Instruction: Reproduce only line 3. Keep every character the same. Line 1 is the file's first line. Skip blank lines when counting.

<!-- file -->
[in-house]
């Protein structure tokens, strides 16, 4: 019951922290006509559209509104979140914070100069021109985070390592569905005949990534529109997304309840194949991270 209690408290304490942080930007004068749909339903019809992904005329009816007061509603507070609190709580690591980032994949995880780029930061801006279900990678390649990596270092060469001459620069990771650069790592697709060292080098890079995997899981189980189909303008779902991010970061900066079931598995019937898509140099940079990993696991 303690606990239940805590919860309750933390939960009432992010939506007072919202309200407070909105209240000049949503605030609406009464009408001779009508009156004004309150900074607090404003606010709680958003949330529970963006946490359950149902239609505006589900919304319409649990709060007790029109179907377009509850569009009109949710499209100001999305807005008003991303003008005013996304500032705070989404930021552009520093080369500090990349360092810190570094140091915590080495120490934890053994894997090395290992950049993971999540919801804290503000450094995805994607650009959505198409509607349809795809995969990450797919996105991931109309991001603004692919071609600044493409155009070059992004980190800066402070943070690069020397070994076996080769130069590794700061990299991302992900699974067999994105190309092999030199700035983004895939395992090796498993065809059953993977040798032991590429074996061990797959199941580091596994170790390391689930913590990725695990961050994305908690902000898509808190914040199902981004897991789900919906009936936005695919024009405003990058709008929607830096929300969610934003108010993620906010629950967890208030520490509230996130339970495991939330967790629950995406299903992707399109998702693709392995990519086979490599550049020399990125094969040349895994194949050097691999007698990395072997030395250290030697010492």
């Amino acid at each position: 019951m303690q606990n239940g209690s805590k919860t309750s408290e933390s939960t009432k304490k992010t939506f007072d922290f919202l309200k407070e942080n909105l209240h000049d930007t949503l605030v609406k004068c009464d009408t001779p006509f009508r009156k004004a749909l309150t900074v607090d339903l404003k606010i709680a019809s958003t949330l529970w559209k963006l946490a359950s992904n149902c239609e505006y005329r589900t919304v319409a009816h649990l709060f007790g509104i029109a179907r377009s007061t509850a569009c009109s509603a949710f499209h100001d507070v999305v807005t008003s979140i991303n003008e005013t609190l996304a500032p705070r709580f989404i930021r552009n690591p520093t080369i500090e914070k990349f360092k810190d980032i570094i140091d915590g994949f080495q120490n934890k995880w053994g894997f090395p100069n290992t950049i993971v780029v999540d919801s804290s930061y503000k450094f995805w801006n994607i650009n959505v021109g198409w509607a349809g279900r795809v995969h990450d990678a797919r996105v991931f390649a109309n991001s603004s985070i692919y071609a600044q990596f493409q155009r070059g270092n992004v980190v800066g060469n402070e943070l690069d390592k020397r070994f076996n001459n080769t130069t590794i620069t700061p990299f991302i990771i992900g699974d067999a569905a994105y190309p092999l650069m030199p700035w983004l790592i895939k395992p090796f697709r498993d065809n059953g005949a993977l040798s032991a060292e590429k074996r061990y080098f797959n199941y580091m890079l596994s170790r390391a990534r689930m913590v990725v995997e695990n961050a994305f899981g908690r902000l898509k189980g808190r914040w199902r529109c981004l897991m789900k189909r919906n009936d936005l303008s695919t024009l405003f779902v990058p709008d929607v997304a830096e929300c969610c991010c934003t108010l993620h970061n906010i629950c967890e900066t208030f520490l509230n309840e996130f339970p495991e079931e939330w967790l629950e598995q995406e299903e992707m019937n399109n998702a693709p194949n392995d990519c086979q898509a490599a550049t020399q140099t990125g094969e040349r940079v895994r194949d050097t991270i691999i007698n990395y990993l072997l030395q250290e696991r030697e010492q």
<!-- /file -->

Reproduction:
């Amino acid at each position: 019951m303690q606990n239940g209690s805590k919860t309750s408290e933390s939960t009432k304490k992010t939506f007072d922290f919202l309200k407070e942080n909105l209240h000049d930007t949503l605030v609406k004068c009464d009408t001779p006509f009508r009156k004004a749909l309150t900074v607090d339903l404003k606010i709680a019809s958003t949330l529970w559209k963006l946490a359950s992904n149902c239609e505006y005329r589900t919304v319409a009816h649990l709060f007790g509104i029109a179907r377009s007061t509850a569009c009109s509603a949710f499209h100001d507070v999305v807005t008003s979140i991303n003008e005013t609190l996304a500032p705070r709580f989404i930021r552009n690591p520093t080369i500090e914070k990349f360092k810190d980032i570094i140091d915590g994949f080495q120490n934890k995880w053994g894997f090395p100069n290992t950049i993971v780029v999540d919801s804290s930061y503000k450094f995805w801006n994607i650009n959505v021109g198409w509607a349809g279900r795809v995969h990450d990678a797919r996105v991931f390649a109309n991001s603004s985070i692919y071609a600044q990596f493409q155009r070059g270092n992004v980190v800066g060469n402070e943070l690069d390592k020397r070994f076996n001459n080769t130069t590794i620069t700061p990299f991302i990771i992900g699974d067999a569905a994105y190309p092999l650069m030199p700035w983004l790592i895939k395992p090796f697709r498993d065809n059953g005949a993977l040798s032991a060292e590429k074996r061990y080098f797959n199941y580091m890079l596994s170790r390391a990534r689930m913590v990725v995997e695990n961050a994305f899981g908690r902000l898509k189980g808190r914040w199902r529109c981004l897991m789900k189909r919906n009936d936005l303008s695919t024009l405003f779902v990058p709008d929607v997304a830096e929300c969610c991010c934003t108010l993620h970061n906010i629950c967890e900066t208030f520490l509230n309840e996130f339970p495991e079931e939330w967790l629950e598995q995406e299903e992707m019937n399109n998702a693709p194949n392995d990519c086979q898509a490599a550049t020399q140099t990125g094969e040349r940079v895994r194949d050097t991270i691999i007698n990395y990993l072997l030395q250290e696991r030697e010492q």